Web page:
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Friday, July 8, 2011

Le Tour de la France (6)—A Disappointment; Perseverance

Translated by Robert André LaFleur
Le Tour de la France par deux enfants (A Journey Around France Undertaken by Two Children) is a little 119-chapter book about French geography and culture. Written in 1877 by Augustine Fouillée (under the pseudonym G. Bruno), it was geared toward primary school students in their fourth and fifth years (cours moyen).  It has been read by generations of French students, and has played a small but important role in the development of a French national imagination. It was the little book that launched the Tour de France.

1            2            3            4            5            6            7            8            9            10            11
Click here for the introduction to Round and Square's series on this 1877 classic. 
Disappointment and Perseverance 

There is scarcely an obstacle that cannot be surmounted with perseverance. 

A disappointment awaited our young friends when they arrived at the isolated home—situated at the edge of the forest—of the ranger Fritz. An old gentlemen with a gray beard and an energetic physique, Fritz was laid up in bed and had not been out for many days. The old hunter had fallen while descending the mountain and had broken his leg.

          —You see, my children, he said after having read the letter; I cannot get up out of my bed. How could I lead you to your destination? And the only person with me is my old servant, who cannot walk much better than I can.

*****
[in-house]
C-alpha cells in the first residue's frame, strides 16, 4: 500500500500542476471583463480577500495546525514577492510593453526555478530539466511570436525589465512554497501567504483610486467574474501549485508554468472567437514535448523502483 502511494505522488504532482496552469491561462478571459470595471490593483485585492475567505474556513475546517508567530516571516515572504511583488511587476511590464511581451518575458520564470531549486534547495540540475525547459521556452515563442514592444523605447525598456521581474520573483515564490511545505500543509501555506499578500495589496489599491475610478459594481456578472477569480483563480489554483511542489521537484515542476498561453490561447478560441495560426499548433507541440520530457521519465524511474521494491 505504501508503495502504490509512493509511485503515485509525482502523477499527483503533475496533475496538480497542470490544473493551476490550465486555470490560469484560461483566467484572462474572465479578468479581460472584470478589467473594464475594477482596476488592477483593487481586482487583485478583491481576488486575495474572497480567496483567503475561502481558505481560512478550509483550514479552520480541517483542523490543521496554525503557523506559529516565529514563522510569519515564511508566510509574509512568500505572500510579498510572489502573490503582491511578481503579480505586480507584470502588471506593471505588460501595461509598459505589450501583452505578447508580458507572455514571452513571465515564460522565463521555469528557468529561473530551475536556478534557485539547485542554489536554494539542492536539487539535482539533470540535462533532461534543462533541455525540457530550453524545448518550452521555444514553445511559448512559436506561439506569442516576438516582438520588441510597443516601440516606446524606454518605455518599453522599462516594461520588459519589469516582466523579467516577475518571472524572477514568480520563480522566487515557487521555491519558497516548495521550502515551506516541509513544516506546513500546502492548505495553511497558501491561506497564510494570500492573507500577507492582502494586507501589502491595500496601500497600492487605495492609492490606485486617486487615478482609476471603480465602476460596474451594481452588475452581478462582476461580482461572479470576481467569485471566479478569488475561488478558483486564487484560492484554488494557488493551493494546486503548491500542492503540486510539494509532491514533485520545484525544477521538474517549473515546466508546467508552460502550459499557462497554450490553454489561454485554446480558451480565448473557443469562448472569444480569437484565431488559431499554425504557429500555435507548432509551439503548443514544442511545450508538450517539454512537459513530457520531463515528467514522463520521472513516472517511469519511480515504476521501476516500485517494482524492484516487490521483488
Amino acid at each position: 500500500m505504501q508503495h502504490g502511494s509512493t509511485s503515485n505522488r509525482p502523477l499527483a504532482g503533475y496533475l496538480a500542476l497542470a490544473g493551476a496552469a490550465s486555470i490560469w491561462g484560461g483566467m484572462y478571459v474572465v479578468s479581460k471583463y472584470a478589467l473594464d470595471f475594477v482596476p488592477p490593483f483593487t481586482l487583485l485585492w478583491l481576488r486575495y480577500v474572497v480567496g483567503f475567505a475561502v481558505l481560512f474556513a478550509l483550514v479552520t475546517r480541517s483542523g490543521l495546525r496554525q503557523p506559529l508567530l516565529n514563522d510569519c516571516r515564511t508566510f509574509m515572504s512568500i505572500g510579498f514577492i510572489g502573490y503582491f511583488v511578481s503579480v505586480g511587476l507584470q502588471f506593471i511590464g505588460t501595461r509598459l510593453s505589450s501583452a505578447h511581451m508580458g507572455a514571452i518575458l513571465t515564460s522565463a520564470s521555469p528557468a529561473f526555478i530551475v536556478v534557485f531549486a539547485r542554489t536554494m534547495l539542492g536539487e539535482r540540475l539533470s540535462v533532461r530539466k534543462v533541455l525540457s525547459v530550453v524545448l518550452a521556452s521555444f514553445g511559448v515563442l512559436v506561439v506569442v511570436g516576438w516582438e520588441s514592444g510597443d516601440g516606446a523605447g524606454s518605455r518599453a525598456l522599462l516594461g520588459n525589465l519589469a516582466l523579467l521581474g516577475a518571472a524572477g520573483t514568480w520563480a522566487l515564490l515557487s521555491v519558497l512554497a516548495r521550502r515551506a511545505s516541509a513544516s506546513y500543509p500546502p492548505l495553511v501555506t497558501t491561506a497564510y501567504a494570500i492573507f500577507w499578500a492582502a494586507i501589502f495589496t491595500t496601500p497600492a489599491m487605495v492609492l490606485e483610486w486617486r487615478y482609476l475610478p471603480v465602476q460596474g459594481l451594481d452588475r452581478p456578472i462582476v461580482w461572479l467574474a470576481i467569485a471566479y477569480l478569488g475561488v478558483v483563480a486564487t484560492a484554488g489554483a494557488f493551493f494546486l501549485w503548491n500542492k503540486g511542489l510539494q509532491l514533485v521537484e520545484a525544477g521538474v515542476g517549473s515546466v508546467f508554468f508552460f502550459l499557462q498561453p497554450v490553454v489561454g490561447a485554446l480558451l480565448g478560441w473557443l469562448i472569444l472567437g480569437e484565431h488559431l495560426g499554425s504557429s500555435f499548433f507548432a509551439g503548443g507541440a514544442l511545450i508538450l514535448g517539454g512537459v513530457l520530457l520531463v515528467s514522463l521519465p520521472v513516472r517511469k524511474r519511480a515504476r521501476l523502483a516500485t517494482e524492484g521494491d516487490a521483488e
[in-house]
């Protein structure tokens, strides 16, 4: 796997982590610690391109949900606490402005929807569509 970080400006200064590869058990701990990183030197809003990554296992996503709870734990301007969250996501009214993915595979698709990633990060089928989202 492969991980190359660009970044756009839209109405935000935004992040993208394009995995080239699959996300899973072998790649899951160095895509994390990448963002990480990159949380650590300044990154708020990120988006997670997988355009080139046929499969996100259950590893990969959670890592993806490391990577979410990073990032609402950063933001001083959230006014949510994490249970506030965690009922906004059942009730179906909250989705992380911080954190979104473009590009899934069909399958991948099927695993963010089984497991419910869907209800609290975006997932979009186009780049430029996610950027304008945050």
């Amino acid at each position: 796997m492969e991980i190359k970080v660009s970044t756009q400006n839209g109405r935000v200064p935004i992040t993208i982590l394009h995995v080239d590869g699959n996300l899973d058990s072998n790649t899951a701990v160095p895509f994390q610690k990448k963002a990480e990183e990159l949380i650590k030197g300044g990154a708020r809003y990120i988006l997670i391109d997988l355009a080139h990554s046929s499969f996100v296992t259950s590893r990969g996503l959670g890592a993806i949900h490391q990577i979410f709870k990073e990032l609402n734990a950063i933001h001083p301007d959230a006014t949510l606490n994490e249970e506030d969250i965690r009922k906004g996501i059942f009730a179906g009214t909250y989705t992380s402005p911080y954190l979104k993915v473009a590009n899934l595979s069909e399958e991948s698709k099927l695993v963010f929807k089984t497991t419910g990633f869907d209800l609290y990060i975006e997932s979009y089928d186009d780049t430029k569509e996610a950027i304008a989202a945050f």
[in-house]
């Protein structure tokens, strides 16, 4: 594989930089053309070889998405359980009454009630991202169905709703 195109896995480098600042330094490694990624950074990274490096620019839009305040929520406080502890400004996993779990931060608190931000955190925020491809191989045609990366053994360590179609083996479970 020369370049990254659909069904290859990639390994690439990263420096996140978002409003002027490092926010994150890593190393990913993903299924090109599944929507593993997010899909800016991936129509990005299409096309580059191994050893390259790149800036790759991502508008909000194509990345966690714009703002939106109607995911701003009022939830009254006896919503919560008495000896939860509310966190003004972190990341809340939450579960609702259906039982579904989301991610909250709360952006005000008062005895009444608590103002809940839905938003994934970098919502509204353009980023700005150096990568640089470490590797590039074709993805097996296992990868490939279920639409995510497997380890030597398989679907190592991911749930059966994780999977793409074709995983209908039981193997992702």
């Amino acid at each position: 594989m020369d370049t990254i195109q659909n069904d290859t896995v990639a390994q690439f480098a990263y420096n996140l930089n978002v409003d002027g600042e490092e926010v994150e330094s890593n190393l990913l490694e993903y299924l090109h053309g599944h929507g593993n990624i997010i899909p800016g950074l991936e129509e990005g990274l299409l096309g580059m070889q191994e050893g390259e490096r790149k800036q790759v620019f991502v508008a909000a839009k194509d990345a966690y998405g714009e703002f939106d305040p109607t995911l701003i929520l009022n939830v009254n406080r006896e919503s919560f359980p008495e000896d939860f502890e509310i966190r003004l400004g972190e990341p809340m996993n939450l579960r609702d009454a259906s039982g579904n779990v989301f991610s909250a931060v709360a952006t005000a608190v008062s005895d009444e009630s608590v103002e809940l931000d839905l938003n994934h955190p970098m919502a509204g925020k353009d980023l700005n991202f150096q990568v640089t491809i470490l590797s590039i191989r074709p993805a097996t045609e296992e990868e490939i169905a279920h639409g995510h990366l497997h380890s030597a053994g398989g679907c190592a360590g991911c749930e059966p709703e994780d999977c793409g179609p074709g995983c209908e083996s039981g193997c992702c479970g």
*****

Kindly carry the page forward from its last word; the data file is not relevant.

André was worried, but he did not want to betray his concern to little Julien.

All night long he slept very little. Early in the morning, even before Julien had awakened, he got up in order to reflect upon the situation.

He made his way soundlessly to the ranger's garden, wishing to study the countryside that he had only seen in the fading evening twilight.

MAP OF ALSACE AND LORRAINE, AS WELL AS THE VOSGES RANGE. —Lorraine, separated from Alsace by the Vosges Range, is a mountainous region rich in forest, lakes, ponds, and mines producing both metal and salt. The region has beautiful farmland and pastures. In addition to vineyards and wheat, many things are cultivated there, including hemp and the hops used to make beer. Agriculture in this region is the consummate industry. A part of Lorraine and all of Alsace, with the exception of Belfort, was taken from France by Germany in 1870.
Sitting on a bench at the edge of the Saar River, which curled along the garden between two rows of birch and willows, André turned toward the south and looked out onto the horizon, obstructed by the towering Vosges mountain range.

          —It is there, he said to himself, that we will find France. There, tonight, I will lead my little brother, Julien; there I will find—without any help—a path where we are unlikely to meet anyone before we pass freely across the border to our homeland. Oh, how shall we do it?

And he continued to look out, with sadness, onto the mountains that separated them from France, and which loomed before them like a towering wall.

These discouraging thoughts coursed through his mind, but André was resilient. Instead of accepting the difficulties lying before him, he determined to combat them.

All of a sudden he remembered seeing a large map of the region hanging on the forest ranger's wall. It was one of the best maps, used by ranking officers in the French army, and there he would find the best routes—the hidden little trails—to freedom.

          —I am going to study it, André said to himself. What would be the use of thirteen years as the best student in my class in Phalsbourg if I could not find my way with the help of an excellent map? Onward, and let me be resolute! Have I not made a promise to my father? I have an obligation to cross the border into the French homeland, and I will do it.

André Makes a Map
André puts to use the things he learned in school and studies the route that he and little Julien will take on their dangerous trip to the border.

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